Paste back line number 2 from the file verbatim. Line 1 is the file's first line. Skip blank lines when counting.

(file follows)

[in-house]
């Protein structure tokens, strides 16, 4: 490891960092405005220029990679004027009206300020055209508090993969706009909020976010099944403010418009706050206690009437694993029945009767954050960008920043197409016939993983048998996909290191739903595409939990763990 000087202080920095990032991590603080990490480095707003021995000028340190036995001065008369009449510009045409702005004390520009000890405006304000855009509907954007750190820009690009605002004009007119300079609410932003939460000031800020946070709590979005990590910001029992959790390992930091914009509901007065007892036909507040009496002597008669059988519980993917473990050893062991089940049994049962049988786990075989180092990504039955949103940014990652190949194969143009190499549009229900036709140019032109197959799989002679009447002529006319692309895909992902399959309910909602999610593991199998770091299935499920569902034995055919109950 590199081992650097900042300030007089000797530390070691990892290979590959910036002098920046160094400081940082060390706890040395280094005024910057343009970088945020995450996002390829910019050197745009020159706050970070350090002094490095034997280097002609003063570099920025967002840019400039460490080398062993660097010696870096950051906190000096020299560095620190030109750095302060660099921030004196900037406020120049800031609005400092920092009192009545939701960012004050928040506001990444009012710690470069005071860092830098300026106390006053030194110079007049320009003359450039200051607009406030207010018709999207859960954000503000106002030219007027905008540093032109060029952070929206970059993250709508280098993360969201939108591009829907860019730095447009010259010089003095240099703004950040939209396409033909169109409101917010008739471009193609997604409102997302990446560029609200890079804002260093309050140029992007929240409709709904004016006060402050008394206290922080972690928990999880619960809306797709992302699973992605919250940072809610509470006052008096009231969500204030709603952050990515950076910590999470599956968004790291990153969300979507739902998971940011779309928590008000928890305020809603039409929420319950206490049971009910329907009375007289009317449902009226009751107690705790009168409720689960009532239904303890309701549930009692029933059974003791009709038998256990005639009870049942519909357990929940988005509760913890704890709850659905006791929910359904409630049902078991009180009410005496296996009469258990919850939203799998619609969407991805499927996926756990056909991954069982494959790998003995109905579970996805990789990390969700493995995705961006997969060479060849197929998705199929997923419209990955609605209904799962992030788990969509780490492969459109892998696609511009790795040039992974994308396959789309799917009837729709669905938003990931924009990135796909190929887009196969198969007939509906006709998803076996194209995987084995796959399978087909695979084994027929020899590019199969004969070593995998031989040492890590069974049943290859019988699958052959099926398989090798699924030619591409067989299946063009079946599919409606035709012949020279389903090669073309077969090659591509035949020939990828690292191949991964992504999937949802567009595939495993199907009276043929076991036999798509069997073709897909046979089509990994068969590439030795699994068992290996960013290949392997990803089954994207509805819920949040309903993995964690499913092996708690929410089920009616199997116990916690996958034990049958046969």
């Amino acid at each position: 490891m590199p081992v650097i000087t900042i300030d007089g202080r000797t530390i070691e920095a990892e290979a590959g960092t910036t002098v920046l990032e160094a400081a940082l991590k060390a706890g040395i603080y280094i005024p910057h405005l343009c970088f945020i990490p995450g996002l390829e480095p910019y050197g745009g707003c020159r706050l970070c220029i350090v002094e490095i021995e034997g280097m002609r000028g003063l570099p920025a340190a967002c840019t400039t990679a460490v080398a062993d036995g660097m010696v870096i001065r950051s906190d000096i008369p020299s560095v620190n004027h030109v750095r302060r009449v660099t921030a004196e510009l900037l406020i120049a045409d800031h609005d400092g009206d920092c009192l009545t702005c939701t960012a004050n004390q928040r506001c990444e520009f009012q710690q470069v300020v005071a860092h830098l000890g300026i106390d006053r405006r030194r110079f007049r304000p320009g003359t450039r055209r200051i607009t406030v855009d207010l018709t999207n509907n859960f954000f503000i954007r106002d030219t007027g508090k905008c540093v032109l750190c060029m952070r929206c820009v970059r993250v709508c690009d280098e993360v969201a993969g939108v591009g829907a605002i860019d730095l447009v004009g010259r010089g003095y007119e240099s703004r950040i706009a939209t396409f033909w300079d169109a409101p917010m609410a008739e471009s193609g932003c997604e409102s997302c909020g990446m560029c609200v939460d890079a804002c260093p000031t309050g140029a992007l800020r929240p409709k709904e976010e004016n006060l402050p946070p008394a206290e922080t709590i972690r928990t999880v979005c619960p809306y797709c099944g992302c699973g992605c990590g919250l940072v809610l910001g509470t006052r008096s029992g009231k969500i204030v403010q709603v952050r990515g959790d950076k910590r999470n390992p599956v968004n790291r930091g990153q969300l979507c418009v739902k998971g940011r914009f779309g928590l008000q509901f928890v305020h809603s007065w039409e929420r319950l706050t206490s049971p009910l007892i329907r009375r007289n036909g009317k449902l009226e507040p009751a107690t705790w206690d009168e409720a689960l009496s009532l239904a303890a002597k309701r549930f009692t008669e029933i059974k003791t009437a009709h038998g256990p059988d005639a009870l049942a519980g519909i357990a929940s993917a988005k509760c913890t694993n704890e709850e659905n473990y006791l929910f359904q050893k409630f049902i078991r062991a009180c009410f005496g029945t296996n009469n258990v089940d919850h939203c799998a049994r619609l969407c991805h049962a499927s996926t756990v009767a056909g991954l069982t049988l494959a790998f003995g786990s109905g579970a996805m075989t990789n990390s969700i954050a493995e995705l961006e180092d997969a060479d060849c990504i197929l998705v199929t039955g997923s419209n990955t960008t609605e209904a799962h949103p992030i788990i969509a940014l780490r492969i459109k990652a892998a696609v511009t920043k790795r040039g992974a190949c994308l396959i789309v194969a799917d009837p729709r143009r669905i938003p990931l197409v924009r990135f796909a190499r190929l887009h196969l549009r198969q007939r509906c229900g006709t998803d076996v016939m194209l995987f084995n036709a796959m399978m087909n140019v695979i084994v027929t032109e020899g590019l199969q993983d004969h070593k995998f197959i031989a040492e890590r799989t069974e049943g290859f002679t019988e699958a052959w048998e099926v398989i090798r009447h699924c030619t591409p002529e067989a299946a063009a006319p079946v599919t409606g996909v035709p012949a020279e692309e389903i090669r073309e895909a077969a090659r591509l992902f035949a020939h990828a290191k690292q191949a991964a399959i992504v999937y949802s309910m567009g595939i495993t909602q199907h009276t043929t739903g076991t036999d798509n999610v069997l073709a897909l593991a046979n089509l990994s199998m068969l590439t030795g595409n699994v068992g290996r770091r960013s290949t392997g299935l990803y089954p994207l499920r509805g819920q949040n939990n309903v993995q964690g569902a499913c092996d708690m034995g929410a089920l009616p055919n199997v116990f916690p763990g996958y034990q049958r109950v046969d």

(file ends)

């Protein structure tokens, strides 16, 4: 490891960092405005220029990679004027009206300020055209508090993969706009909020976010099944403010418009706050206690009437694993029945009767954050960008920043197409016939993983048998996909290191739903595409939990763990 000087202080920095990032991590603080990490480095707003021995000028340190036995001065008369009449510009045409702005004390520009000890405006304000855009509907954007750190820009690009605002004009007119300079609410932003939460000031800020946070709590979005990590910001029992959790390992930091914009509901007065007892036909507040009496002597008669059988519980993917473990050893062991089940049994049962049988786990075989180092990504039955949103940014990652190949194969143009190499549009229900036709140019032109197959799989002679009447002529006319692309895909992902399959309910909602999610593991199998770091299935499920569902034995055919109950 590199081992650097900042300030007089000797530390070691990892290979590959910036002098920046160094400081940082060390706890040395280094005024910057343009970088945020995450996002390829910019050197745009020159706050970070350090002094490095034997280097002609003063570099920025967002840019400039460490080398062993660097010696870096950051906190000096020299560095620190030109750095302060660099921030004196900037406020120049800031609005400092920092009192009545939701960012004050928040506001990444009012710690470069005071860092830098300026106390006053030194110079007049320009003359450039200051607009406030207010018709999207859960954000503000106002030219007027905008540093032109060029952070929206970059993250709508280098993360969201939108591009829907860019730095447009010259010089003095240099703004950040939209396409033909169109409101917010008739471009193609997604409102997302990446560029609200890079804002260093309050140029992007929240409709709904004016006060402050008394206290922080972690928990999880619960809306797709992302699973992605919250940072809610509470006052008096009231969500204030709603952050990515950076910590999470599956968004790291990153969300979507739902998971940011779309928590008000928890305020809603039409929420319950206490049971009910329907009375007289009317449902009226009751107690705790009168409720689960009532239904303890309701549930009692029933059974003791009709038998256990005639009870049942519909357990929940988005509760913890704890709850659905006791929910359904409630049902078991009180009410005496296996009469258990919850939203799998619609969407991805499927996926756990056909991954069982494959790998003995109905579970996805990789990390969700493995995705961006997969060479060849197929998705199929997923419209990955609605209904799962992030788990969509780490492969459109892998696609511009790795040039992974994308396959789309799917009837729709669905938003990931924009990135796909190929887009196969198969007939509906006709998803076996194209995987084995796959399978087909695979084994027929020899590019199969004969070593995998031989040492890590069974049943290859019988699958052959099926398989090798699924030619591409067989299946063009079946599919409606035709012949020279389903090669073309077969090659591509035949020939990828690292191949991964992504999937949802567009595939495993199907009276043929076991036999798509069997073709897909046979089509990994068969590439030795699994068992290996960013290949392997990803089954994207509805819920949040309903993995964690499913092996708690929410089920009616199997116990916690996958034990049958046969």